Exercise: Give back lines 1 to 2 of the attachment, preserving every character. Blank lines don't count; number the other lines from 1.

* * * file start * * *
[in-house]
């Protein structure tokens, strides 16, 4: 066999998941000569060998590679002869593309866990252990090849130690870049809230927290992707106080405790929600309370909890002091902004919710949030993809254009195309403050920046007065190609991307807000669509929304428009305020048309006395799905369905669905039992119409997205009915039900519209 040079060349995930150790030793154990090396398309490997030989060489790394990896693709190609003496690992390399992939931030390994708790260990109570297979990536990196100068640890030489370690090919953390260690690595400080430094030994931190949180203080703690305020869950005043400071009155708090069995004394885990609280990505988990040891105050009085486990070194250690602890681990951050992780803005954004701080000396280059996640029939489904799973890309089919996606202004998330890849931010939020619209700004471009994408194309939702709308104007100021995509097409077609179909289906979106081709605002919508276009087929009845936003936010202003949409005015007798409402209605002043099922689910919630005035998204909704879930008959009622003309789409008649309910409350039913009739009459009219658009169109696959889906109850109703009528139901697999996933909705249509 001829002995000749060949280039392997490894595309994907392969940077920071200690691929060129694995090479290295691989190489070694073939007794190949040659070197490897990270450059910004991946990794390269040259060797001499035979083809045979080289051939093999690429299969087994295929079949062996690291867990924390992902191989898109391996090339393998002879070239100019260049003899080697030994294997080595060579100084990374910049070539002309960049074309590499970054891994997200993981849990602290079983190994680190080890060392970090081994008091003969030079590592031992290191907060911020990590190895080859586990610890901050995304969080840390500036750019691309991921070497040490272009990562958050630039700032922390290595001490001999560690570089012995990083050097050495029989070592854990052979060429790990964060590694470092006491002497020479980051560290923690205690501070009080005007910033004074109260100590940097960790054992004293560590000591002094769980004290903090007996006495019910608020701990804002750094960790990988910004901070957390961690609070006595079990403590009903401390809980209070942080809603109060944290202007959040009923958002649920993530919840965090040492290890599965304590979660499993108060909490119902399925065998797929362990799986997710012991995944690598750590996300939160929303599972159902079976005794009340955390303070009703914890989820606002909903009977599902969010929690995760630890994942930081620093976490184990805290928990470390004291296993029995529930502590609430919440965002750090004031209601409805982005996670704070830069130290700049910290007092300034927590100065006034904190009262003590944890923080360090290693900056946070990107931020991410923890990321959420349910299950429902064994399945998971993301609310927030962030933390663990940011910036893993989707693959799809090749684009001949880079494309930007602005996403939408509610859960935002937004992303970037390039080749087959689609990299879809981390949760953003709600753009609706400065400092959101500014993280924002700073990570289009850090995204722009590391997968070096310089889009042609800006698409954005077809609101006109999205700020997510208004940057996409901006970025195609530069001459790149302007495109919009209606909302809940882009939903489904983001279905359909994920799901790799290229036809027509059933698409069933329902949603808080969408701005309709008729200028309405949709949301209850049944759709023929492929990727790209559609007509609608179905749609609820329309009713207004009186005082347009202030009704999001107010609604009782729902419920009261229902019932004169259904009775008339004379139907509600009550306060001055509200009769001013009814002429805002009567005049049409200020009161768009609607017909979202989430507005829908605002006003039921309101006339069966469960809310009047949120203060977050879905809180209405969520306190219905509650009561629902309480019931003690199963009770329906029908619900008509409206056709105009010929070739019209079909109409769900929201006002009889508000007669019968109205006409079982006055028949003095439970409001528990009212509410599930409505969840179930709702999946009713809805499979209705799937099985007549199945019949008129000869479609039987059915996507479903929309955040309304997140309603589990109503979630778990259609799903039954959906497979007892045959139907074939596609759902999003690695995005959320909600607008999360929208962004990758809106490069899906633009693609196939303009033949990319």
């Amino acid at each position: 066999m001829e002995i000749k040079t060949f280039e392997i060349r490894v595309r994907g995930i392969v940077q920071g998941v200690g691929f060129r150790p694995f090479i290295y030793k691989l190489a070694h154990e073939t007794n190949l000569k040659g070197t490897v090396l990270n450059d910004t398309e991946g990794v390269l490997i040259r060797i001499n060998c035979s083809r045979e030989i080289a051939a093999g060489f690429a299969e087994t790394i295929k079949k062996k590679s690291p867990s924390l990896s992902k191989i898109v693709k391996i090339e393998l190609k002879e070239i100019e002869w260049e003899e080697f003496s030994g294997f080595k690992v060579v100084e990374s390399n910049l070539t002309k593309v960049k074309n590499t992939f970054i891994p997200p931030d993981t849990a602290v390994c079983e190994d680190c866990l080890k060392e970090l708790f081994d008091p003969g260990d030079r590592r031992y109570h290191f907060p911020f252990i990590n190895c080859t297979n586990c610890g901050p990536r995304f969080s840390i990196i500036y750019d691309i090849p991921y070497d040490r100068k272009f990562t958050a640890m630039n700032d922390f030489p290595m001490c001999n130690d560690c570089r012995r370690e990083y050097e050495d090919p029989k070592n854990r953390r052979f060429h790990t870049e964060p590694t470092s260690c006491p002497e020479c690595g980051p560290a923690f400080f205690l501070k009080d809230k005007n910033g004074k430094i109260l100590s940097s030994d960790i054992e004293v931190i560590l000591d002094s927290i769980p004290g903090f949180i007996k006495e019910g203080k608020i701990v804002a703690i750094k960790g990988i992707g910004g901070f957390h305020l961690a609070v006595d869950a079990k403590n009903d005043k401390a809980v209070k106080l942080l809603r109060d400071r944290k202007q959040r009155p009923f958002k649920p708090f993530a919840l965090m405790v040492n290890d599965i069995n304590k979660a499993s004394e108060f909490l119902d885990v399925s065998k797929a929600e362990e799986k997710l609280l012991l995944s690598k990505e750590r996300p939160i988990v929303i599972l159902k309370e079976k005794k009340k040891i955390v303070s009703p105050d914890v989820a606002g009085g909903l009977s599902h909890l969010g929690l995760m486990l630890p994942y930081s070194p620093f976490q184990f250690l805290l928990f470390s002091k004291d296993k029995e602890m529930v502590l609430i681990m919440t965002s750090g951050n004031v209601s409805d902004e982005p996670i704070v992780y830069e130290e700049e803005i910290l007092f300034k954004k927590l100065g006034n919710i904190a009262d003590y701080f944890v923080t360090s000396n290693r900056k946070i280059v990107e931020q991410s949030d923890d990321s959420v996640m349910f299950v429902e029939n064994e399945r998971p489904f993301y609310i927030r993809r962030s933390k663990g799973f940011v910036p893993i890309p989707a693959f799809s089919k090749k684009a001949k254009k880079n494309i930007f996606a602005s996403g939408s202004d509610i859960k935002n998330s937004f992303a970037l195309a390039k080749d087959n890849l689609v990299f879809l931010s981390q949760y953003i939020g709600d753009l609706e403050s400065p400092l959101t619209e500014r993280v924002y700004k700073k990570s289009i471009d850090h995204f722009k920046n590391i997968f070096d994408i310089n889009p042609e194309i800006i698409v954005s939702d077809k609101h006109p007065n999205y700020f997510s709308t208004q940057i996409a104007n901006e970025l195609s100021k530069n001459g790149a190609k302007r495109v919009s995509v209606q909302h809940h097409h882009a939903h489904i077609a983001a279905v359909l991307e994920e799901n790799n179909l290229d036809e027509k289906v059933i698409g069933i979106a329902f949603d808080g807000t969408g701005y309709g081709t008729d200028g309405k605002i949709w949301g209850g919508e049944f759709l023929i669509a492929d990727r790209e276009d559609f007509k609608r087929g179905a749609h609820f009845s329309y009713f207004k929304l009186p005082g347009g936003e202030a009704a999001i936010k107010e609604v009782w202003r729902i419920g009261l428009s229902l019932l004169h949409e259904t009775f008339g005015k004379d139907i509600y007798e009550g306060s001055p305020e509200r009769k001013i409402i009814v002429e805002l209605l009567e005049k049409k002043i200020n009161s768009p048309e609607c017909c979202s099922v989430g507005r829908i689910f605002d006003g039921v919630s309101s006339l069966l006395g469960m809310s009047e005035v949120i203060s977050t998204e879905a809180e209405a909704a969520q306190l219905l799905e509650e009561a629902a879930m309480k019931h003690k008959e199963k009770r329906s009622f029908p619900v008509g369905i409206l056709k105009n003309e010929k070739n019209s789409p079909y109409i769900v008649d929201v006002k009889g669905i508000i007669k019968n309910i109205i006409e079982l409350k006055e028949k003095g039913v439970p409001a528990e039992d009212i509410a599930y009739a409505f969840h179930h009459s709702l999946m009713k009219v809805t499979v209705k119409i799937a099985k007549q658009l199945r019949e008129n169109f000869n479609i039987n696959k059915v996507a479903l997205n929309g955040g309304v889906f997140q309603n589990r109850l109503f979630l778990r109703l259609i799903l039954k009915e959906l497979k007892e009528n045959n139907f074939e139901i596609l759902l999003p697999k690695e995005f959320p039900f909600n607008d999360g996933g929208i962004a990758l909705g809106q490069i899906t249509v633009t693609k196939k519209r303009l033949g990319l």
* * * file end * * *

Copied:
[in-house]
């Protein structure tokens, strides 16, 4: 066999998941000569060998590679002869593309866990252990090849130690870049809230927290992707106080405790929600309370909890002091902004919710949030993809254009195309403050920046007065190609991307807000669509929304428009305020048309006395799905369905669905039992119409997205009915039900519209 040079060349995930150790030793154990090396398309490997030989060489790394990896693709190609003496690992390399992939931030390994708790260990109570297979990536990196100068640890030489370690090919953390260690690595400080430094030994931190949180203080703690305020869950005043400071009155708090069995004394885990609280990505988990040891105050009085486990070194250690602890681990951050992780803005954004701080000396280059996640029939489904799973890309089919996606202004998330890849931010939020619209700004471009994408194309939702709308104007100021995509097409077609179909289906979106081709605002919508276009087929009845936003936010202003949409005015007798409402209605002043099922689910919630005035998204909704879930008959009622003309789409008649309910409350039913009739009459009219658009169109696959889906109850109703009528139901697999996933909705249509 001829002995000749060949280039392997490894595309994907392969940077920071200690691929060129694995090479290295691989190489070694073939007794190949040659070197490897990270450059910004991946990794390269040259060797001499035979083809045979080289051939093999690429299969087994295929079949062996690291867990924390992902191989898109391996090339393998002879070239100019260049003899080697030994294997080595060579100084990374910049070539002309960049074309590499970054891994997200993981849990602290079983190994680190080890060392970090081994008091003969030079590592031992290191907060911020990590190895080859586990610890901050995304969080840390500036750019691309991921070497040490272009990562958050630039700032922390290595001490001999560690570089012995990083050097050495029989070592854990052979060429790990964060590694470092006491002497020479980051560290923690205690501070009080005007910033004074109260100590940097960790054992004293560590000591002094769980004290903090007996006495019910608020701990804002750094960790990988910004901070957390961690609070006595079990403590009903401390809980209070942080809603109060944290202007959040009923958002649920993530919840965090040492290890599965304590979660499993108060909490119902399925065998797929362990799986997710012991995944690598750590996300939160929303599972159902079976005794009340955390303070009703914890989820606002909903009977599902969010929690995760630890994942930081620093976490184990805290928990470390004291296993029995529930502590609430919440965002750090004031209601409805982005996670704070830069130290700049910290007092300034927590100065006034904190009262003590944890923080360090290693900056946070990107931020991410923890990321959420349910299950429902064994399945998971993301609310927030962030933390663990940011910036893993989707693959799809090749684009001949880079494309930007602005996403939408509610859960935002937004992303970037390039080749087959689609990299879809981390949760953003709600753009609706400065400092959101500014993280924002700073990570289009850090995204722009590391997968070096310089889009042609800006698409954005077809609101006109999205700020997510208004940057996409901006970025195609530069001459790149302007495109919009209606909302809940882009939903489904983001279905359909994920799901790799290229036809027509059933698409069933329902949603808080969408701005309709008729200028309405949709949301209850049944759709023929492929990727790209559609007509609608179905749609609820329309009713207004009186005082347009202030009704999001107010609604009782729902419920009261229902019932004169259904009775008339004379139907509600009550306060001055509200009769001013009814002429805002009567005049049409200020009161768009609607017909979202989430507005829908605002006003039921309101006339069966469960809310009047949120203060977050879905809180209405969520306190219905509650009561629902309480019931003690199963009770329906029908619900008509409206056709105009010929070739019209079909109409769900929201006002009889508000007669019968109205006409079982006055028949003095439970409001528990009212509410599930409505969840179930709702999946009713809805499979209705799937099985007549199945019949008129000869479609039987059915996507479903929309955040309304997140309603589990109503979630778990259609799903039954959906497979007892045959139907074939596609759902999003690695995005959320909600607008999360929208962004990758809106490069899906633009693609196939303009033949990319």